Can you really end the year on a financial high? If you let some of the biggest voices online tell you, the answer would be a loud no. Between all of the presents to buy, all of the dinners to host, and all of the fantastic parties to attend, there’s going to be a pretty big hole in your wallet come January. Even though it might not be time to count down to 2014, I think it’s really important to look at how you can end the year on a good note financially.
First and foremost, you really need to start thinking about this future now. It’s not going to be long before we’re at the end of the year. It might sound like time is going to start running slow but that’s not the case. The New Year will be here before you know it. Then what will you do? If you’re like most people, you’re going to run around in circles and get yourself all flustered and frustrated. It’s something that causes a lot of stress. I don’t know about you, but when I’m stressed out I really can’t think of anything. Everything just sort of gets tangled up and that’s not pleasant either.
What I think you should do is allow yourself plenty of time to sit down and honestly plan. That doesn’t mean that you need to squeeze yourself so tightly that your eyes pop. This is a classic newbie mistake. When someone says budget, they turn around and say “OK!” and then budget so tightly that there’s really no room for fun. All that’s going to do is make yourself feel tempted to splurge when there are tough times ahead, in order to reward yourself for all of the hard work that you’ve done.
You have to realize that you’re working hard on your future, not just the present. Sure, it might be tempting to just party without limits. But that type of behavior is what leads to the January blues — when you don’t have enough money to really enjoy the New Year and all of the great shopping deals that you can find.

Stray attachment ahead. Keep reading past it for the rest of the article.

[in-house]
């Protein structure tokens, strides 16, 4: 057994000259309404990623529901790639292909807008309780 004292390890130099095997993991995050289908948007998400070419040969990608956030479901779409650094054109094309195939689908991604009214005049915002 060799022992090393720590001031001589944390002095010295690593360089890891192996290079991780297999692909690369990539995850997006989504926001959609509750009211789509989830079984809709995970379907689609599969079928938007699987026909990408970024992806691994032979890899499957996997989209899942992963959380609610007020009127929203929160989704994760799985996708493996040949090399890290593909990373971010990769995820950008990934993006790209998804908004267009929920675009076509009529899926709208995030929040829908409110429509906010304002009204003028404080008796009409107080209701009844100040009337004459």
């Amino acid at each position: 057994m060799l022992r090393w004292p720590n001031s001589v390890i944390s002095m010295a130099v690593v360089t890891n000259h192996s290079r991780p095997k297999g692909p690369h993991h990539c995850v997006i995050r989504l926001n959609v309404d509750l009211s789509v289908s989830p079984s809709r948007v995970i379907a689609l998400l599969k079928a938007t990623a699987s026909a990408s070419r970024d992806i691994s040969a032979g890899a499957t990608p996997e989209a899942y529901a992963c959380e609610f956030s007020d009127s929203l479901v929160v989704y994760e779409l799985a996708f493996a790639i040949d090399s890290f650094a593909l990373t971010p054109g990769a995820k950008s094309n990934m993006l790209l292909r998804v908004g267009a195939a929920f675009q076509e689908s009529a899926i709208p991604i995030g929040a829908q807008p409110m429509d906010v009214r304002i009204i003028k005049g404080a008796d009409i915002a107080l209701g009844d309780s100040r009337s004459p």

It’s better to plan things out, look at how much money you really have coming into the house and leaving the house. You have to look at expenses a little differently. There are going to be some expenses that hit at the end of the year that don’t hit any other time of year. That will vary from house to house. If you have car repairs, this might be an expense. If you have school related purchases that you need to make before the children go back, then you’ll want to do that too. The point here is to look ahead at what’s really going on in your life.
If you feel pressured to attend everyone’s party, step back and ask yourself how close you are to that person. If they won’t even notice whether you show up or not, you have to wonder if it’s really worth worrying yourself crazy over. Far too many people get worked up over things that they can’t control. You cannot control the way others look at you. This is just something that isn’t going to work.
You have to feel your way out of a tough situation, rather than feeling like you’re going to be stuck in it forever. This applies to debt more than anything else. Sure, at first you might feel surrounded by debt, like there’s no way out. Start chipping away at the debts anyway. Start looking at a life outside of your debts. Imagine how good it’s going to feel when you don’t have to deal with any creditors. Imagine how good it’s going to feel when you can use that money that’s going out to these bills every month for just about anything that your heart desires. It’s really that amazing of a life, and millions of people life this life. They’re ordinary people, just like you. But what changed is that they believed that they could do it. They looked into debt counseling for information on things that they didn’t understand. They got someone skilled to work out their debts for them. If you’re terrified to negotiate on the phone…who says that you have to be the only person doing it?
Setting financial boundaries is a good way to make sure that you don’t fall back into debt. But that’s for another article, so stay tuned!